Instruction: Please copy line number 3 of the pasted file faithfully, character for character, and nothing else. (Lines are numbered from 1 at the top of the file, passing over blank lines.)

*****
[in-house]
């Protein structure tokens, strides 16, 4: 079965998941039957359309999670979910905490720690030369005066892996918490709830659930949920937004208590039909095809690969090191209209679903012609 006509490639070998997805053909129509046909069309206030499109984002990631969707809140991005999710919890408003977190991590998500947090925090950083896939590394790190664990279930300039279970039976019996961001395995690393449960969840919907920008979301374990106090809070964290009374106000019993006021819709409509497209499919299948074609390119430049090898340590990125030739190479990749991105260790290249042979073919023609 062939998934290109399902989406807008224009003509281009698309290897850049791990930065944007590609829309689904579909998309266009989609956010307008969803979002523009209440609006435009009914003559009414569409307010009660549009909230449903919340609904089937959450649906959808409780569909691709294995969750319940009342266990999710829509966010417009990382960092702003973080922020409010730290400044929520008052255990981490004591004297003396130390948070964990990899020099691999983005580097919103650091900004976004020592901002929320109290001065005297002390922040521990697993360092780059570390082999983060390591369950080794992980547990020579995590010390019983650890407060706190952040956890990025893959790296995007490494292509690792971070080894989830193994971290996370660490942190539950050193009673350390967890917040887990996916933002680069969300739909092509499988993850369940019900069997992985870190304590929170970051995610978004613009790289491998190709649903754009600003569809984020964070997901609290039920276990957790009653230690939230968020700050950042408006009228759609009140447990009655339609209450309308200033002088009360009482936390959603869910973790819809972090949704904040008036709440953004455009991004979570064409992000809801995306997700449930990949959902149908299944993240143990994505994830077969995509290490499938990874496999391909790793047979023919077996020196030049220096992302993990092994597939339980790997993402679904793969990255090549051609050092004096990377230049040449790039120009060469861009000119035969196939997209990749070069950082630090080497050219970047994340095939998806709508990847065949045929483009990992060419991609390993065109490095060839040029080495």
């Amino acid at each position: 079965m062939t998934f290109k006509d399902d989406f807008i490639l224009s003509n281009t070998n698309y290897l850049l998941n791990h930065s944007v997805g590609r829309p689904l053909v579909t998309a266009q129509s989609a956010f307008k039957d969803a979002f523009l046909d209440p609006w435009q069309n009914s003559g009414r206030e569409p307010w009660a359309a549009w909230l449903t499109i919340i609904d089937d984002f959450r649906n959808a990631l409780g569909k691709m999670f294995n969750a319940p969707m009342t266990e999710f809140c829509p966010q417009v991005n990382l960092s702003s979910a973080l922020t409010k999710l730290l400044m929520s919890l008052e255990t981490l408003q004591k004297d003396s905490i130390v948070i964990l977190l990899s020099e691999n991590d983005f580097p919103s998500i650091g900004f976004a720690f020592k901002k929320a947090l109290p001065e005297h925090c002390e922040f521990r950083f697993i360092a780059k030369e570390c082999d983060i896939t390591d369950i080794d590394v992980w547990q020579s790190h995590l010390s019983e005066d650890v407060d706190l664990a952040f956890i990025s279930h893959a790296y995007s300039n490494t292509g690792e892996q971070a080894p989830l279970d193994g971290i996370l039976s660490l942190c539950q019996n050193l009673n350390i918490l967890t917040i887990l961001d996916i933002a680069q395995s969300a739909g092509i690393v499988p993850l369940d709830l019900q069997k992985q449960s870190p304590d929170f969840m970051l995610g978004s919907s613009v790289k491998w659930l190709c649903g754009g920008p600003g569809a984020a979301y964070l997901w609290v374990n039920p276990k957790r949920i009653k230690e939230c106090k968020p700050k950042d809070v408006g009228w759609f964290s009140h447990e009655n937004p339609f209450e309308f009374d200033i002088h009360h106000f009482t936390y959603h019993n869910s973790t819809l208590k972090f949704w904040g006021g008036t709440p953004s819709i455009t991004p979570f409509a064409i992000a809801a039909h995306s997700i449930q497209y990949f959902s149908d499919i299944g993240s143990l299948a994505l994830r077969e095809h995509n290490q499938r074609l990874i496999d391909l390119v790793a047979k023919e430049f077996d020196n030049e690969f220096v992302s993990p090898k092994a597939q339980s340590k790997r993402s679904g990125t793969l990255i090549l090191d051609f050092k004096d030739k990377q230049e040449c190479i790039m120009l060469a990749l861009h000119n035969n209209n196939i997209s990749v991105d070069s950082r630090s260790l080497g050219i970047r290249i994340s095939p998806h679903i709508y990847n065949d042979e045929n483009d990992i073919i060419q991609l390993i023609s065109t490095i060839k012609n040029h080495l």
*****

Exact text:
């Amino acid at each position: 079965m062939t998934f290109k006509d399902d989406f807008i490639l224009s003509n281009t070998n698309y290897l850049l998941n791990h930065s944007v997805g590609r829309p689904l053909v579909t998309a266009q129509s989609a956010f307008k039957d969803a979002f523009l046909d209440p609006w435009q069309n009914s003559g009414r206030e569409p307010w009660a359309a549009w909230l449903t499109i919340i609904d089937d984002f959450r649906n959808a990631l409780g569909k691709m999670f294995n969750a319940p969707m009342t266990e999710f809140c829509p966010q417009v991005n990382l960092s702003s979910a973080l922020t409010k999710l730290l400044m929520s919890l008052e255990t981490l408003q004591k004297d003396s905490i130390v948070i964990l977190l990899s020099e691999n991590d983005f580097p919103s998500i650091g900004f976004a720690f020592k901002k929320a947090l109290p001065e005297h925090c002390e922040f521990r950083f697993i360092a780059k030369e570390c082999d983060i896939t390591d369950i080794d590394v992980w547990q020579s790190h995590l010390s019983e005066d650890v407060d706190l664990a952040f956890i990025s279930h893959a790296y995007s300039n490494t292509g690792e892996q971070a080894p989830l279970d193994g971290i996370l039976s660490l942190c539950q019996n050193l009673n350390i918490l967890t917040i887990l961001d996916i933002a680069q395995s969300a739909g092509i690393v499988p993850l369940d709830l019900q069997k992985q449960s870190p304590d929170f969840m970051l995610g978004s919907s613009v790289k491998w659930l190709c649903g754009g920008p600003g569809a984020a979301y964070l997901w609290v374990n039920p276990k957790r949920i009653k230690e939230c106090k968020p700050k950042d809070v408006g009228w759609f964290s009140h447990e009655n937004p339609f209450e309308f009374d200033i002088h009360h106000f009482t936390y959603h019993n869910s973790t819809l208590k972090f949704w904040g006021g008036t709440p953004s819709i455009t991004p979570f409509a064409i992000a809801a039909h995306s997700i449930q497209y990949f959902s149908d499919i299944g993240s143990l299948a994505l994830r077969e095809h995509n290490q499938r074609l990874i496999d391909l390119v790793a047979k023919e430049f077996d020196n030049e690969f220096v992302s993990p090898k092994a597939q339980s340590k790997r993402s679904g990125t793969l990255i090549l090191d051609f050092k004096d030739k990377q230049e040449c190479i790039m120009l060469a990749l861009h000119n035969n209209n196939i997209s990749v991105d070069s950082r630090s260790l080497g050219i970047r290249i994340s095939p998806h679903i709508y990847n065949d042979e045929n483009d990992i073919i060419q991609l390993i023609s065109t490095i060839k012609n040029h080495l």